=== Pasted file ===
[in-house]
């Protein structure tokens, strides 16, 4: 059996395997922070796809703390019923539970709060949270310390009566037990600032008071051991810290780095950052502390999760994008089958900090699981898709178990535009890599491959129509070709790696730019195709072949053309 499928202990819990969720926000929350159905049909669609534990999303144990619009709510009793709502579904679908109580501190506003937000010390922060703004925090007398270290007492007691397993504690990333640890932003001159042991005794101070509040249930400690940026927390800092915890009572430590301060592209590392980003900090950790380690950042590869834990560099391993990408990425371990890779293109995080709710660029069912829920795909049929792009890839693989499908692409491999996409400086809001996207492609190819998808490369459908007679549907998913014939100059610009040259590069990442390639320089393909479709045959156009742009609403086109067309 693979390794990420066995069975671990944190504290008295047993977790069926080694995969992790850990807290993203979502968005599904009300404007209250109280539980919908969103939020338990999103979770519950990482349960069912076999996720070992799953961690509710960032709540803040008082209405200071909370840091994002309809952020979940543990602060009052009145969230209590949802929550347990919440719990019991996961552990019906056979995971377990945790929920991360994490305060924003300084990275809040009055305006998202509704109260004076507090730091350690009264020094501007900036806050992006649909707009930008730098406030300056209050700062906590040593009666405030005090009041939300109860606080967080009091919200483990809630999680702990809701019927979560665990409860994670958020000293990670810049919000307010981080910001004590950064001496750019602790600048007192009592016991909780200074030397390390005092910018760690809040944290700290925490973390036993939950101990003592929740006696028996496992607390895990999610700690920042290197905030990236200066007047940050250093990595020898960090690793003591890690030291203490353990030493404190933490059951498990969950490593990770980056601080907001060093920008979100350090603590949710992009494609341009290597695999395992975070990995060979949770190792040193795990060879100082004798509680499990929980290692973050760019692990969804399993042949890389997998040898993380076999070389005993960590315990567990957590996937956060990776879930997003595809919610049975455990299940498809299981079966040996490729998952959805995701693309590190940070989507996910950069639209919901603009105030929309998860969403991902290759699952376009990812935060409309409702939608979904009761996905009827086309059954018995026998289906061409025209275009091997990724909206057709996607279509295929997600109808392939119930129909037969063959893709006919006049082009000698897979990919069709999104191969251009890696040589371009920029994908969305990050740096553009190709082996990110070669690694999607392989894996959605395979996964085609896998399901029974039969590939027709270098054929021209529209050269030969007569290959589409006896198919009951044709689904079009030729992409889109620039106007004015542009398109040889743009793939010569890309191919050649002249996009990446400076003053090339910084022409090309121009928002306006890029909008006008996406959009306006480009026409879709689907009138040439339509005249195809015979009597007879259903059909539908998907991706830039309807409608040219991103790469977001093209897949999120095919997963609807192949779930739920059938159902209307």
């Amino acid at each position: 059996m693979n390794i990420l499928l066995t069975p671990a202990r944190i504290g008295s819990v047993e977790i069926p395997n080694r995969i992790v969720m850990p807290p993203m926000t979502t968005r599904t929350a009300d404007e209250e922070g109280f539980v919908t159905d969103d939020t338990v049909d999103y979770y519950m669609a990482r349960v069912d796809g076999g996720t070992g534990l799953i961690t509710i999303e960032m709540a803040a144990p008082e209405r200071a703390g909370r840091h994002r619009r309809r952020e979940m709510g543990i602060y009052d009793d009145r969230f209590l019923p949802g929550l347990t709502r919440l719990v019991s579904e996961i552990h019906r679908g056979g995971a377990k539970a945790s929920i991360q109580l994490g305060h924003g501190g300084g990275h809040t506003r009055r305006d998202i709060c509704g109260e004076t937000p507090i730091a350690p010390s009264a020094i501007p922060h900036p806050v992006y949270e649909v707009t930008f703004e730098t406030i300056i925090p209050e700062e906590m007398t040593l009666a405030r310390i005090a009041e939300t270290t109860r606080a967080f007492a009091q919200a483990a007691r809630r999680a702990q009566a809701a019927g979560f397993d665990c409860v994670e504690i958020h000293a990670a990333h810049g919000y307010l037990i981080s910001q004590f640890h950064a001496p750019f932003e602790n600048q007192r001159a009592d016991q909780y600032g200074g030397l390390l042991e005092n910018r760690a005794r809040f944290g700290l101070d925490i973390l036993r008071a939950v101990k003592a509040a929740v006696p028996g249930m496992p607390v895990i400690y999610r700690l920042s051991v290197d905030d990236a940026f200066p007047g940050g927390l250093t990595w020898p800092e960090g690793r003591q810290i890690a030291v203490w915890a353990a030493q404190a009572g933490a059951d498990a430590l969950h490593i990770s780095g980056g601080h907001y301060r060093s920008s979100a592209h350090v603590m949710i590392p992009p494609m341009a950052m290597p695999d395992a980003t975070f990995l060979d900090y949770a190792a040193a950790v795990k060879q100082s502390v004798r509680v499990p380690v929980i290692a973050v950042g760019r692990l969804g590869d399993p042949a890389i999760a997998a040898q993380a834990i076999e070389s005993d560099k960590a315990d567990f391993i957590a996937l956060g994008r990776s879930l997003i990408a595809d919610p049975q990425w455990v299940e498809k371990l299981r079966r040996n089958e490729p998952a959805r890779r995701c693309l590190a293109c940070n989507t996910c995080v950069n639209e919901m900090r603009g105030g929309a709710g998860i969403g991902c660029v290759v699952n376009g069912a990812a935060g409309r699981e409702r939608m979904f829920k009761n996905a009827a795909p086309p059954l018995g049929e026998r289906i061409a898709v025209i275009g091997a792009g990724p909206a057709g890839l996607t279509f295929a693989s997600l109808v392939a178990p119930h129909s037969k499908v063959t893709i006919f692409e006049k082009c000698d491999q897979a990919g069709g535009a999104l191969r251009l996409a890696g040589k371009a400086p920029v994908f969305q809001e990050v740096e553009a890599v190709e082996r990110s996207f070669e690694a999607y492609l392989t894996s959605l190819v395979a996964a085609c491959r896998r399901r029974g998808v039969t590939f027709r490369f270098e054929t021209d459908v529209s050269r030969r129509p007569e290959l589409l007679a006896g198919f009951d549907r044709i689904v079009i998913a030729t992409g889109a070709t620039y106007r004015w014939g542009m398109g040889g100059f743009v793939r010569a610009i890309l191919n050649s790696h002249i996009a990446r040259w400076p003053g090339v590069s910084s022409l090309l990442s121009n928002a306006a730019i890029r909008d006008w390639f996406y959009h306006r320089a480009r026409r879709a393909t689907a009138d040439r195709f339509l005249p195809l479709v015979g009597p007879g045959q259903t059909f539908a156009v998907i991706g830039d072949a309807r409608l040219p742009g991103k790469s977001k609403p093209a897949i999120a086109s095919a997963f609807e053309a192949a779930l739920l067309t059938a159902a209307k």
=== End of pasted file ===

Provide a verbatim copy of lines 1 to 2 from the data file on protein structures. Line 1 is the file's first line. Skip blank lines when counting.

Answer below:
[in-house]
């Protein structure tokens, strides 16, 4: 059996395997922070796809703390019923539970709060949270310390009566037990600032008071051991810290780095950052502390999760994008089958900090699981898709178990535009890599491959129509070709790696730019195709072949053309 499928202990819990969720926000929350159905049909669609534990999303144990619009709510009793709502579904679908109580501190506003937000010390922060703004925090007398270290007492007691397993504690990333640890932003001159042991005794101070509040249930400690940026927390800092915890009572430590301060592209590392980003900090950790380690950042590869834990560099391993990408990425371990890779293109995080709710660029069912829920795909049929792009890839693989499908692409491999996409400086809001996207492609190819998808490369459908007679549907998913014939100059610009040259590069990442390639320089393909479709045959156009742009609403086109067309 693979390794990420066995069975671990944190504290008295047993977790069926080694995969992790850990807290993203979502968005599904009300404007209250109280539980919908969103939020338990999103979770519950990482349960069912076999996720070992799953961690509710960032709540803040008082209405200071909370840091994002309809952020979940543990602060009052009145969230209590949802929550347990919440719990019991996961552990019906056979995971377990945790929920991360994490305060924003300084990275809040009055305006998202509704109260004076507090730091350690009264020094501007900036806050992006649909707009930008730098406030300056209050700062906590040593009666405030005090009041939300109860606080967080009091919200483990809630999680702990809701019927979560665990409860994670958020000293990670810049919000307010981080910001004590950064001496750019602790600048007192009592016991909780200074030397390390005092910018760690809040944290700290925490973390036993939950101990003592929740006696028996496992607390895990999610700690920042290197905030990236200066007047940050250093990595020898960090690793003591890690030291203490353990030493404190933490059951498990969950490593990770980056601080907001060093920008979100350090603590949710992009494609341009290597695999395992975070990995060979949770190792040193795990060879100082004798509680499990929980290692973050760019692990969804399993042949890389997998040898993380076999070389005993960590315990567990957590996937956060990776879930997003595809919610049975455990299940498809299981079966040996490729998952959805995701693309590190940070989507996910950069639209919901603009105030929309998860969403991902290759699952376009990812935060409309409702939608979904009761996905009827086309059954018995026998289906061409025209275009091997990724909206057709996607279509295929997600109808392939119930129909037969063959893709006919006049082009000698897979990919069709999104191969251009890696040589371009920029994908969305990050740096553009190709082996990110070669690694999607392989894996959605395979996964085609896998399901029974039969590939027709270098054929021209529209050269030969007569290959589409006896198919009951044709689904079009030729992409889109620039106007004015542009398109040889743009793939010569890309191919050649002249996009990446400076003053090339910084022409090309121009928002306006890029909008006008996406959009306006480009026409879709689907009138040439339509005249195809015979009597007879259903059909539908998907991706830039309807409608040219991103790469977001093209897949999120095919997963609807192949779930739920059938159902209307």